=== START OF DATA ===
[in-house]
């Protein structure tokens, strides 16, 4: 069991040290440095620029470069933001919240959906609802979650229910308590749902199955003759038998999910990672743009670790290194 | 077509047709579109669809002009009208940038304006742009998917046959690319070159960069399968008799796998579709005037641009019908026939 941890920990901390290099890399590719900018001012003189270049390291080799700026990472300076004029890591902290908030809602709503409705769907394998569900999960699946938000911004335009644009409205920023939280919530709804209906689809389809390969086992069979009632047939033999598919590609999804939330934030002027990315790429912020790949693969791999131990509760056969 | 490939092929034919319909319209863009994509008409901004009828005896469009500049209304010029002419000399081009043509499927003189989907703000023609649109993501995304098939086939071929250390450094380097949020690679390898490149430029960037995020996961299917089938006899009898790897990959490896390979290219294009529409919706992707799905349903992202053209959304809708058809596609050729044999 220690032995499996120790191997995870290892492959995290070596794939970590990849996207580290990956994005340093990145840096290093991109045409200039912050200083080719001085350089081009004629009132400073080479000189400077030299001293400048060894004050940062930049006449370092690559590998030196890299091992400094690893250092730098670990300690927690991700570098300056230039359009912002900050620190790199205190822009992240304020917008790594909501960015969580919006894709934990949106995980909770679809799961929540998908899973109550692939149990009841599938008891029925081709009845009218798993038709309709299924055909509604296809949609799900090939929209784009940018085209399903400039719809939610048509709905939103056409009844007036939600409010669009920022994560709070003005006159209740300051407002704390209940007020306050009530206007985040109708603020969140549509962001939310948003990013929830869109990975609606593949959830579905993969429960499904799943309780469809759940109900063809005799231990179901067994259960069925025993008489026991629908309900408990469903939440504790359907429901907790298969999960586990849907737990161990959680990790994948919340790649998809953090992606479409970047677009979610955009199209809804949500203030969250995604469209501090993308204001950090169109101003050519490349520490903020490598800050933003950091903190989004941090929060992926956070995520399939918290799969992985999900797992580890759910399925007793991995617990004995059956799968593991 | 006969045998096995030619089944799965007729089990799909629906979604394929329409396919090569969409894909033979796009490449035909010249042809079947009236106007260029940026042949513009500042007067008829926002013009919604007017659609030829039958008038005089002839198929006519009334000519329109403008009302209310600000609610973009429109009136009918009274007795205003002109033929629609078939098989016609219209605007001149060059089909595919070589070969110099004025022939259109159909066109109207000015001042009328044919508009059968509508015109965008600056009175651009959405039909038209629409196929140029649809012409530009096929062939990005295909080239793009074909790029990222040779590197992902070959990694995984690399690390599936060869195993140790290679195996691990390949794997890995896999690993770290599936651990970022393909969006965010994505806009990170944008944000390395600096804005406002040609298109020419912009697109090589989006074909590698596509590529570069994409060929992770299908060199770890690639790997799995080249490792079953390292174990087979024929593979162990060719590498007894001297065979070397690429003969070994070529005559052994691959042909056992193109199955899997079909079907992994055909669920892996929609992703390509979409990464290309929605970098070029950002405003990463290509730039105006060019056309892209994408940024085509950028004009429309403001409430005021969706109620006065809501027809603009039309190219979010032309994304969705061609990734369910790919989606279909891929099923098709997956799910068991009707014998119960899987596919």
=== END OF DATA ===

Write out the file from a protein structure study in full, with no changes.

[in-house]
């Protein structure tokens, strides 16, 4: 069991040290440095620029470069933001919240959906609802979650229910308590749902199955003759038998999910990672743009670790290194 | 077509047709579109669809002009009208940038304006742009998917046959690319070159960069399968008799796998579709005037641009019908026939 941890920990901390290099890399590719900018001012003189270049390291080799700026990472300076004029890591902290908030809602709503409705769907394998569900999960699946938000911004335009644009409205920023939280919530709804209906689809389809390969086992069979009632047939033999598919590609999804939330934030002027990315790429912020790949693969791999131990509760056969 | 490939092929034919319909319209863009994509008409901004009828005896469009500049209304010029002419000399081009043509499927003189989907703000023609649109993501995304098939086939071929250390450094380097949020690679390898490149430029960037995020996961299917089938006899009898790897990959490896390979290219294009529409919706992707799905349903992202053209959304809708058809596609050729044999 220690032995499996120790191997995870290892492959995290070596794939970590990849996207580290990956994005340093990145840096290093991109045409200039912050200083080719001085350089081009004629009132400073080479000189400077030299001293400048060894004050940062930049006449370092690559590998030196890299091992400094690893250092730098670990300690927690991700570098300056230039359009912002900050620190790199205190822009992240304020917008790594909501960015969580919006894709934990949106995980909770679809799961929540998908899973109550692939149990009841599938008891029925081709009845009218798993038709309709299924055909509604296809949609799900090939929209784009940018085209399903400039719809939610048509709905939103056409009844007036939600409010669009920022994560709070003005006159209740300051407002704390209940007020306050009530206007985040109708603020969140549509962001939310948003990013929830869109990975609606593949959830579905993969429960499904799943309780469809759940109900063809005799231990179901067994259960069925025993008489026991629908309900408990469903939440504790359907429901907790298969999960586990849907737990161990959680990790994948919340790649998809953090992606479409970047677009979610955009199209809804949500203030969250995604469209501090993308204001950090169109101003050519490349520490903020490598800050933003950091903190989004941090929060992926956070995520399939918290799969992985999900797992580890759910399925007793991995617990004995059956799968593991 | 006969045998096995030619089944799965007729089990799909629906979604394929329409396919090569969409894909033979796009490449035909010249042809079947009236106007260029940026042949513009500042007067008829926002013009919604007017659609030829039958008038005089002839198929006519009334000519329109403008009302209310600000609610973009429109009136009918009274007795205003002109033929629609078939098989016609219209605007001149060059089909595919070589070969110099004025022939259109159909066109109207000015001042009328044919508009059968509508015109965008600056009175651009959405039909038209629409196929140029649809012409530009096929062939990005295909080239793009074909790029990222040779590197992902070959990694995984690399690390599936060869195993140790290679195996691990390949794997890995896999690993770290599936651990970022393909969006965010994505806009990170944008944000390395600096804005406002040609298109020419912009697109090589989006074909590698596509590529570069994409060929992770299908060199770890690639790997799995080249490792079953390292174990087979024929593979162990060719590498007894001297065979070397690429003969070994070529005559052994691959042909056992193109199955899997079909079907992994055909669920892996929609992703390509979409990464290309929605970098070029950002405003990463290509730039105006060019056309892209994408940024085509950028004009429309403001409430005021969706109620006065809501027809603009039309190219979010032309994304969705061609990734369910790919989606279909891929099923098709997956799910068991009707014998119960899987596919």